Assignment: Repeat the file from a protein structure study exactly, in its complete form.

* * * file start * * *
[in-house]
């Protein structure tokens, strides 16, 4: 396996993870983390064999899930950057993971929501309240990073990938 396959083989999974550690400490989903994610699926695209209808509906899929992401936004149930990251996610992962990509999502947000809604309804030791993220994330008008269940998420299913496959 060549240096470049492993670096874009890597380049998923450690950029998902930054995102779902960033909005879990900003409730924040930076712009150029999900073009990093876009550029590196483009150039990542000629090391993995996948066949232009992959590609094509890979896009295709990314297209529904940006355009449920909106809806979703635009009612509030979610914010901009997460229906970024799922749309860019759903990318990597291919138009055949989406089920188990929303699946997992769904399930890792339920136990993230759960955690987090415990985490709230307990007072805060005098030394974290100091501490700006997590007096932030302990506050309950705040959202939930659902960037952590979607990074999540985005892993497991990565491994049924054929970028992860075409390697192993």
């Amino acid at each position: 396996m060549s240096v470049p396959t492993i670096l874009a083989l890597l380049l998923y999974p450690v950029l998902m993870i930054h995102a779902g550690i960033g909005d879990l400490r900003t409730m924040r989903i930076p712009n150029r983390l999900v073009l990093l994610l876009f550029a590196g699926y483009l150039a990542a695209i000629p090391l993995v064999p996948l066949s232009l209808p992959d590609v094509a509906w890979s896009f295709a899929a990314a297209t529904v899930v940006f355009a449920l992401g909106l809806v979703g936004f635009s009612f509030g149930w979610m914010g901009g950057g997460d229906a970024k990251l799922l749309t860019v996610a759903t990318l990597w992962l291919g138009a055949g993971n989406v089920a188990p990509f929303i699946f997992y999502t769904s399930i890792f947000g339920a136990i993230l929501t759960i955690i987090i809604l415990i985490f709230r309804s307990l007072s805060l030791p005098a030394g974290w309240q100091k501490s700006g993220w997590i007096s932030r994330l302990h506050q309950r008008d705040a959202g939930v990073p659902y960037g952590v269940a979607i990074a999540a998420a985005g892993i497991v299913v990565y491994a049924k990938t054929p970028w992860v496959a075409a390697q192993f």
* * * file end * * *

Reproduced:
[in-house]
């Protein structure tokens, strides 16, 4: 396996993870983390064999899930950057993971929501309240990073990938 396959083989999974550690400490989903994610699926695209209808509906899929992401936004149930990251996610992962990509999502947000809604309804030791993220994330008008269940998420299913496959 060549240096470049492993670096874009890597380049998923450690950029998902930054995102779902960033909005879990900003409730924040930076712009150029999900073009990093876009550029590196483009150039990542000629090391993995996948066949232009992959590609094509890979896009295709990314297209529904940006355009449920909106809806979703635009009612509030979610914010901009997460229906970024799922749309860019759903990318990597291919138009055949989406089920188990929303699946997992769904399930890792339920136990993230759960955690987090415990985490709230307990007072805060005098030394974290100091501490700006997590007096932030302990506050309950705040959202939930659902960037952590979607990074999540985005892993497991990565491994049924054929970028992860075409390697192993």
């Amino acid at each position: 396996m060549s240096v470049p396959t492993i670096l874009a083989l890597l380049l998923y999974p450690v950029l998902m993870i930054h995102a779902g550690i960033g909005d879990l400490r900003t409730m924040r989903i930076p712009n150029r983390l999900v073009l990093l994610l876009f550029a590196g699926y483009l150039a990542a695209i000629p090391l993995v064999p996948l066949s232009l209808p992959d590609v094509a509906w890979s896009f295709a899929a990314a297209t529904v899930v940006f355009a449920l992401g909106l809806v979703g936004f635009s009612f509030g149930w979610m914010g901009g950057g997460d229906a970024k990251l799922l749309t860019v996610a759903t990318l990597w992962l291919g138009a055949g993971n989406v089920a188990p990509f929303i699946f997992y999502t769904s399930i890792f947000g339920a136990i993230l929501t759960i955690i987090i809604l415990i985490f709230r309804s307990l007072s805060l030791p005098a030394g974290w309240q100091k501490s700006g993220w997590i007096s932030r994330l302990h506050q309950r008008d705040a959202g939930v990073p659902y960037g952590v269940a979607i990074a999540a998420a985005g892993i497991v299913v990565y491994a049924k990938t054929p970028w992860v496959a075409a390697q192993f």